Sales & Marketing - Social Selling: B2B Sales 2.0 Has Morphed!

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March 31, 2011
Sales & Marketing
Carol Verret - carol@carolverret.com

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The term social selling is relatively new; the first reference listed on Google was March 2009.  However, that said, there are 226,000,000 pages on Google that mention the term. Yes, that’s million.  This author has been using the principles of social selling in sales training programs for several years, but the term only came to light recently. 

There may be a good reason for that. The first in depth and objective paper on this process came from Ogilvy One, formerly Ogilvy and Mather, in a paper written and published in Social Commerce Today in December 2010.  Brian Fetherstonhaugh, chairman and CEO of OgilvyOne Worldwide, the interactive marketing and consulting arm of the Ogilvy Group,  published  [http://sellorelse.ogilvy.com/] an interesting research report on the future of selling.

The OgilvyOne report is based on surveys of over 1,000 sales people across the world.  The following graph may explain why the term is just beginning to be used in this country. 

Notice that the smallest percentage of sales people that believed social media helps sell was the United States, the lowest of any of the countries polled.  Note China had the highest percentage – can anyone say competiveness?  The report goes on to say that 91 percent of U.S. sales people indicated that their companies do not train them in the use of social media in sales compared to 78 percent in China.

It is interesting to note that almost all of the material on social selling, apart from the reference to OgilvyOne’s report, is contained on blogs.  This is interesting and appropriate in the fact that blogs are social media. 

So what is social selling?  Social selling represents a paradigm shift in the way sales people conduct their sales processes.   Previously it was a linear process: prospect, qualify, present, negotiate, overcome objections and close.  It has now become a circular process in which the prospect or customer and the sales person are now engaged with each other in the context of social media.

This is in large part due to the shift in consumer behavior and how they buy.   Axel Schultze and Andy Rudin in a whitepaper entitled “The Principle of Social Selling” subtitled “Not Your Father’s Sales Process – Social Selling Changes Everything” described this change this way. “Prospects don’t buy the same way. They ‘Google’ things, then ask their trusted networks, peers and friends and bring clear pricing expectations to their (buying) conversations.” 

In a blog post by Umberto Milletti, CEO InsideView [http://www.insideview.com/],  he characterizes it as developing social intelligence. Milletti writes, “Sales professionals are starting to seize the power of social intelligence to augment ‘what they know about who they know’ with ‘when and where they should know’ it to ensure they engage the right people at the right time with the right message.” (blog, Sales2.0)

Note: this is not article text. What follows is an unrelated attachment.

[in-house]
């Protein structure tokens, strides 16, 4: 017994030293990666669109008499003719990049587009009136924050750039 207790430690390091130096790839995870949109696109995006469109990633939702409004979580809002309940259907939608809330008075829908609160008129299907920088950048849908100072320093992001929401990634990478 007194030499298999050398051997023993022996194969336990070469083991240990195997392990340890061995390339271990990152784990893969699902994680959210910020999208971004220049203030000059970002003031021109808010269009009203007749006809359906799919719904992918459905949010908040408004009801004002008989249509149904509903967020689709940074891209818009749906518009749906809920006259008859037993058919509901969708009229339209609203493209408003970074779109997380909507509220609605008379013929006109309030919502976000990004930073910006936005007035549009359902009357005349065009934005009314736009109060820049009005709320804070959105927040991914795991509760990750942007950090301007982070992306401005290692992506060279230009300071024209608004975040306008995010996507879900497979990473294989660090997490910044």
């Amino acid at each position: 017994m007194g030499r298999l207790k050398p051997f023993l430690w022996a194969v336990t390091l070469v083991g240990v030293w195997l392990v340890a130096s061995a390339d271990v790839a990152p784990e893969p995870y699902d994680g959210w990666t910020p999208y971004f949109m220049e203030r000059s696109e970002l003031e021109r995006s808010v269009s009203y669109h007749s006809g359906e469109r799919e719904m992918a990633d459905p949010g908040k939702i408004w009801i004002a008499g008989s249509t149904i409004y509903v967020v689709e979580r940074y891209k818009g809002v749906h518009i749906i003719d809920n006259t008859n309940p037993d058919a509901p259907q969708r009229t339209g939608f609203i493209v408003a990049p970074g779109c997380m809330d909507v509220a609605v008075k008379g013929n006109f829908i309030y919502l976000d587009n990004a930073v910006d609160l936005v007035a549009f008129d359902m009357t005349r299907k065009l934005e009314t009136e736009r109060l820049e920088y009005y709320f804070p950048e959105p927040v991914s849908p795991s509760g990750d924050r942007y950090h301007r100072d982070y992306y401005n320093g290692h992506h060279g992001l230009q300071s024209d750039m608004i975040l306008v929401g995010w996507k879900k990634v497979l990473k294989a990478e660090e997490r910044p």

So what are the elements of social selling?  Most of the references to social selling agree with these three:

Listen.  Listen to what your prospects and clients are saying on social media.  This serves two purposes: you can incorporate the key words that appear in conversation most often into your content and interaction with them. Second, you gather social intelligence defined as the triggers – circumstances or events that signal a prospect’s readiness to make a ‘buying’ decision.

Connect with them. Hang out in their social neighborhoods.   Select your fans and communicate with them or on LinkedIn join the groups that they belong to so that you get to know each other.

Engage.  Engagement is different from connection.  Engagement is when you enter in to social conversations about relevant topics such as business conditions in their industry, challenges they’re facing, and opportunities in their industry. 

All of the above are important differences in the sales process, but it is also important to know when to take the conversation offline – out of the platform.  When you perceive a buying signal or the conversation becomes one on one, it is time to suggest that you continue it via e-mail, phone or personal appointment.  Social media are not the places to have a buying conversation or close the business.

Social media is a powerful tool and opens up the universe of prospects to many that would have been either inaccessible using traditional sales processes or minimally far more difficult to locate.  It’s also free!   Managers need to accept it as a sales tool and not a diversion and to find ways of measuring social activity in sales reporting. 

The point is that social media is no longer just one more thing to do–it is becoming an integral part of the sales process. Those sales professionals that learn how to use it wisely will prosper in the upcoming recovery–those that don’t will wonder why their cold calling strategy is no longer working as well as it did in the past.

Carol Verret and Associates Consulting and Training offers services in the areas of sales, revenue management and customer service. She can be reached at (303) 618-4065 or by e-mail at carol@carolverret.com.

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